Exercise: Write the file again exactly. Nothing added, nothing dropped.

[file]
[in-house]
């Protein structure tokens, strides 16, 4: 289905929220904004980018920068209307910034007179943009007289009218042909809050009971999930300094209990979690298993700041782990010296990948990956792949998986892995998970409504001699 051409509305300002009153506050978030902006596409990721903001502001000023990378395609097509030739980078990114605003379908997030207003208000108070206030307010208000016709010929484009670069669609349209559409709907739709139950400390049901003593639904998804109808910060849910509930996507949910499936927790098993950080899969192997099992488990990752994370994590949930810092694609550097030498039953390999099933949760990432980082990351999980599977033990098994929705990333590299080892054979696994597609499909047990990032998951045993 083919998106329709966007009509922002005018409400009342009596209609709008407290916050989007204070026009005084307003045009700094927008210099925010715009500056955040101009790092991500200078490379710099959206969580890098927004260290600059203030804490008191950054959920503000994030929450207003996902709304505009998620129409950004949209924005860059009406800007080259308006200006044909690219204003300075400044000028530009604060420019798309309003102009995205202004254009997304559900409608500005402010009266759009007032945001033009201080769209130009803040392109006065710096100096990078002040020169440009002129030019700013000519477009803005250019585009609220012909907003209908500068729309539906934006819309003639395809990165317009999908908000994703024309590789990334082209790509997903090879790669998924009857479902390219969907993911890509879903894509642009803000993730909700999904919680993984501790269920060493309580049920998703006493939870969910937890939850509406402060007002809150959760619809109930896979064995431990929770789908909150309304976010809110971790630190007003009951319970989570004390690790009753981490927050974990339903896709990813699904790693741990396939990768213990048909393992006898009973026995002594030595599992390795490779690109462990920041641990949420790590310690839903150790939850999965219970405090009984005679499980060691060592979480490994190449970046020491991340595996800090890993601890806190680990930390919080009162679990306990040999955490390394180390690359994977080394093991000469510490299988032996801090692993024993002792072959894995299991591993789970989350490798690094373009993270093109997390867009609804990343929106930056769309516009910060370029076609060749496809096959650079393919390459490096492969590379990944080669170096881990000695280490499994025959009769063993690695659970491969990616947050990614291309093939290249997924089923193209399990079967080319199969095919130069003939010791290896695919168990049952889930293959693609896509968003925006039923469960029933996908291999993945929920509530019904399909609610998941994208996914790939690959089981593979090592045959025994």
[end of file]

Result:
[in-house]
């Protein structure tokens, strides 16, 4: 289905929220904004980018920068209307910034007179943009007289009218042909809050009971999930300094209990979690298993700041782990010296990948990956792949998986892995998970409504001699 051409509305300002009153506050978030902006596409990721903001502001000023990378395609097509030739980078990114605003379908997030207003208000108070206030307010208000016709010929484009670069669609349209559409709907739709139950400390049901003593639904998804109808910060849910509930996507949910499936927790098993950080899969192997099992488990990752994370994590949930810092694609550097030498039953390999099933949760990432980082990351999980599977033990098994929705990333590299080892054979696994597609499909047990990032998951045993 083919998106329709966007009509922002005018409400009342009596209609709008407290916050989007204070026009005084307003045009700094927008210099925010715009500056955040101009790092991500200078490379710099959206969580890098927004260290600059203030804490008191950054959920503000994030929450207003996902709304505009998620129409950004949209924005860059009406800007080259308006200006044909690219204003300075400044000028530009604060420019798309309003102009995205202004254009997304559900409608500005402010009266759009007032945001033009201080769209130009803040392109006065710096100096990078002040020169440009002129030019700013000519477009803005250019585009609220012909907003209908500068729309539906934006819309003639395809990165317009999908908000994703024309590789990334082209790509997903090879790669998924009857479902390219969907993911890509879903894509642009803000993730909700999904919680993984501790269920060493309580049920998703006493939870969910937890939850509406402060007002809150959760619809109930896979064995431990929770789908909150309304976010809110971790630190007003009951319970989570004390690790009753981490927050974990339903896709990813699904790693741990396939990768213990048909393992006898009973026995002594030595599992390795490779690109462990920041641990949420790590310690839903150790939850999965219970405090009984005679499980060691060592979480490994190449970046020491991340595996800090890993601890806190680990930390919080009162679990306990040999955490390394180390690359994977080394093991000469510490299988032996801090692993024993002792072959894995299991591993789970989350490798690094373009993270093109997390867009609804990343929106930056769309516009910060370029076609060749496809096959650079393919390459490096492969590379990944080669170096881990000695280490499994025959009769063993690695659970491969990616947050990614291309093939290249997924089923193209399990079967080319199969095919130069003939010791290896695919168990049952889930293959693609896509968003925006039923469960029933996908291999993945929920509530019904399909609610998941994208996914790939690959089981593979090592045959025994």